The old town of Dragør is located on the island Amager, just 20 minutes away from Copenhagen. It is one of the most idyllic places in Denmark and naturally, the town cares a lot about the classic Danish Christmas traditions.

Jul i Dragør is the name of the event that takes place here. The whole town will decorate for Christmas in a traditional fashion. You can expect to see a lot of stalls selling æbleskiver, glögg, pebernødder, pancakes, coffee and hot chocolate during the whole month of December. The Christmas market in Dragør always opens the 1st of December and closes on Christmas Eve.

To reach Dragør, you can take the metro from the center of Copenhagen to the airport and then shift to bus number 35. You can also take bus 250S directly from Copenhagen’s main station. If you have a car, it takes around 20 minutes to drive there, and if you have a bicycle, it takes around an hour to get there. Dragør works well as a day-trip.

5. Jul i Tivoli


Tivoli is the most popular attraction park in Copenhagen. Its main season is the summer, but they also have a Christmas season which is highly popular.

Jul i Tivoli is more of an event rather than a market. There are markets inside, sure, but it’s mostly about trying the attractions, seeing the decorations and having fun. They also have a theatre where classic Christmas shows are performed. It’s a magical place and enjoyable for everyone.

Tivoli is open for much longer than the other Christmas markets and events in Copenhagen: The attraction park opens its doors on November 16th and stays open until January 5th. Unfortunately, it is not free. You can expect to pay 130 DKK (20 USD) for the entry price itself, or a price of 240 DKK (35 USD) where you have free access to all attractions as well as buying the entry. We recommend the latter solution. There are discounts for small kids, families and large groups.

Foods to eat in Denmark during December

We briefly mentioned some of the things you can typically buy in the Christmas market stalls in Copenhagen, but let’s elaborate a bit.

The æbleskive is one of the most popular Christmas snacks in Denmark. Outside of the Nordic countries and perhaps Germany, it is not a typical snack, so it might be the first time you’ll ever try it. An æbleskive is a ball of dough, usually baked in the oven but sometimes also fried, and it tastes a bit like a sweet pancake. Locals will usually dip it in sugar or cover it with a sauce. Glögg, a popular Nordic drink which is basically mulled wine, is normal to order alongside æbleskiver as a drink. Both are served hot. The glögg comes in different variants, alcoholic and non-alcoholic - therefore, everyone can easily try it.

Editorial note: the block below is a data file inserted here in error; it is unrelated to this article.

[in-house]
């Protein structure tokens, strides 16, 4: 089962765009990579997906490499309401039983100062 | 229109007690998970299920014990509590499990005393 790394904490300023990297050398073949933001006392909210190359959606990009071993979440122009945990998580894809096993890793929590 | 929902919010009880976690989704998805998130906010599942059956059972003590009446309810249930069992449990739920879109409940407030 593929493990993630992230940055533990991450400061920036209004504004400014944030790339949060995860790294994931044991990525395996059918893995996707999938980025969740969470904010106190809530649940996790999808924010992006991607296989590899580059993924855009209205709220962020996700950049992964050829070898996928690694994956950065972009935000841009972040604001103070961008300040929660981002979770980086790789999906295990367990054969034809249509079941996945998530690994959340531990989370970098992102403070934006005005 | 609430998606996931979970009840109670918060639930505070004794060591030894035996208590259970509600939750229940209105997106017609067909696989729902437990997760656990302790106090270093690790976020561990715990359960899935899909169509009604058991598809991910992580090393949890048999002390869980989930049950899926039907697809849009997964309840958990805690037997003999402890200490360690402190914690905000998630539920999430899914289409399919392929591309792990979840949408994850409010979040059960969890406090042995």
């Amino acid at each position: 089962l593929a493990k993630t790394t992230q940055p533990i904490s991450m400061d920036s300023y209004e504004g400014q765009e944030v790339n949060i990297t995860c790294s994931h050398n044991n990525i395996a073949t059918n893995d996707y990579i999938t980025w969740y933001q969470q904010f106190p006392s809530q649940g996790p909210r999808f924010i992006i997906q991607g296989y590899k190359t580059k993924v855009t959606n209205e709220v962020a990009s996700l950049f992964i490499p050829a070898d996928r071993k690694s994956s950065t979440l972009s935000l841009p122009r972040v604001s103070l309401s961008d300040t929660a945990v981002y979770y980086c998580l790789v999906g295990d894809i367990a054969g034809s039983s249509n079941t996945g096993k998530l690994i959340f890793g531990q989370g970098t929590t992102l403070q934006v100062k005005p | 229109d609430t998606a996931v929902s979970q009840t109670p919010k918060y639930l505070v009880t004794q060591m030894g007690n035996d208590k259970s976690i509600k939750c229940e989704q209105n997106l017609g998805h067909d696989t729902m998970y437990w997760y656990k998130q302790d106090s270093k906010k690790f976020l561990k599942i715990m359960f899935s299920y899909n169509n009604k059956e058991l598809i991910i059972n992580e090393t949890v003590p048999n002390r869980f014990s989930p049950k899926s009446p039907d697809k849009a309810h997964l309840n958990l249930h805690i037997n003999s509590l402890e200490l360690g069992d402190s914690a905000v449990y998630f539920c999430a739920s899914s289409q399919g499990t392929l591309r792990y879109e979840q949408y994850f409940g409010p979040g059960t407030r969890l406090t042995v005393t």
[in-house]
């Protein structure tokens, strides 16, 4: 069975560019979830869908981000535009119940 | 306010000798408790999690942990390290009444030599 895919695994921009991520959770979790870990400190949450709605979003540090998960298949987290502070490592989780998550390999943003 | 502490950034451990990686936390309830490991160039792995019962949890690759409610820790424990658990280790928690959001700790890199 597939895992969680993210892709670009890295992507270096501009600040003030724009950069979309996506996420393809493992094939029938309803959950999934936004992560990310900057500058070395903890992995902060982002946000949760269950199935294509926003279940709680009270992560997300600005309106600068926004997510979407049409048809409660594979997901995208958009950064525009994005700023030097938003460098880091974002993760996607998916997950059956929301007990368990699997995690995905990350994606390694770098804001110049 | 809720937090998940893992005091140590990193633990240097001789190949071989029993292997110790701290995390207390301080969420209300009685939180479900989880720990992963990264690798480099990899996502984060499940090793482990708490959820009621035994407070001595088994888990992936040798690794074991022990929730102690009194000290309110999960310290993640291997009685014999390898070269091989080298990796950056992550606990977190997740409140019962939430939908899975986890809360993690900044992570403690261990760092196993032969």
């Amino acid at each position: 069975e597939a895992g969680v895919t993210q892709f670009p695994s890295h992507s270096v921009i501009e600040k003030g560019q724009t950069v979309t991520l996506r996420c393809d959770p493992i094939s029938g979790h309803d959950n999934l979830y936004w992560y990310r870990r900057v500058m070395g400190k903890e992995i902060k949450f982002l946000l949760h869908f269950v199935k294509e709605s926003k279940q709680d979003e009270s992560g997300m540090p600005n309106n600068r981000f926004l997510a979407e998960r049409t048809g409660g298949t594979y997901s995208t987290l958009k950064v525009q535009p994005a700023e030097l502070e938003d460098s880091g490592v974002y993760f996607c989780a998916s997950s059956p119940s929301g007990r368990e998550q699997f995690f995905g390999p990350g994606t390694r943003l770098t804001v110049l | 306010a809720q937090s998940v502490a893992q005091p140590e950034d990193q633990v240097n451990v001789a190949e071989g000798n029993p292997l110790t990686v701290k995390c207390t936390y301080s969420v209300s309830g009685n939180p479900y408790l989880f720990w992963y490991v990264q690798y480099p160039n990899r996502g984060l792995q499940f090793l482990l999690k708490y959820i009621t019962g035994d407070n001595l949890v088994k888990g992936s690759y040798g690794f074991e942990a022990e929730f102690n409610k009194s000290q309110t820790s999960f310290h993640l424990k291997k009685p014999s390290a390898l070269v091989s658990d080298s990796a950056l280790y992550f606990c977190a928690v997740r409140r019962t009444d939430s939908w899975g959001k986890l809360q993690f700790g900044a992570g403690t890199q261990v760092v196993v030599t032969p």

Pebernødder are also very popular. They are tiny baked biscuits, brownish in color and with a slightly nutty taste. There are many ways to make pebernødder, so they can vary a bit. Many Danes bake them at home, but you can also buy them in the supermarkets and in these Christmas markets. Pebernødder are only eaten during the winter, so it’s a very typical snack for this time of the year.

If you fancy a larger meal, Danes love to eat grønlangkål in December. It’s a stew-based dish made primarily with kale, but it also contains other ingredients and it can be made in several ways. For Christmas Eve, Danes usually eat duck or roast pork, served with potatoes, brown sauce and red cabbage. The dish risengrød is also popular in December. It can be either lunch, dinner or dessert, whatever you are in the mood for.

Christmas markets in Copenhagen will often sell small portions in served in cups. Risengrød is a mix of rice and milk. Locals will add a piece of butter, some cinnamon or cane sugar on top, after the dish has been made. But this can be done based on your own taste, and you can leave these things out if you’re not in the mood for them.

In general, most Danish Christmas dishes and snacks are slightly spiced, but we are talking about sweet spices - and in relatively small amounts. They will not upset your stomach, so you can calmly eat anything you get served when visiting a Christmas market or a restaurant!

Best Christmas Markets in Copenhagen

Interesting Reads: Best Christmas Markets In PragueBest Christmas Markets In UKBest Christmas Markets In Madrid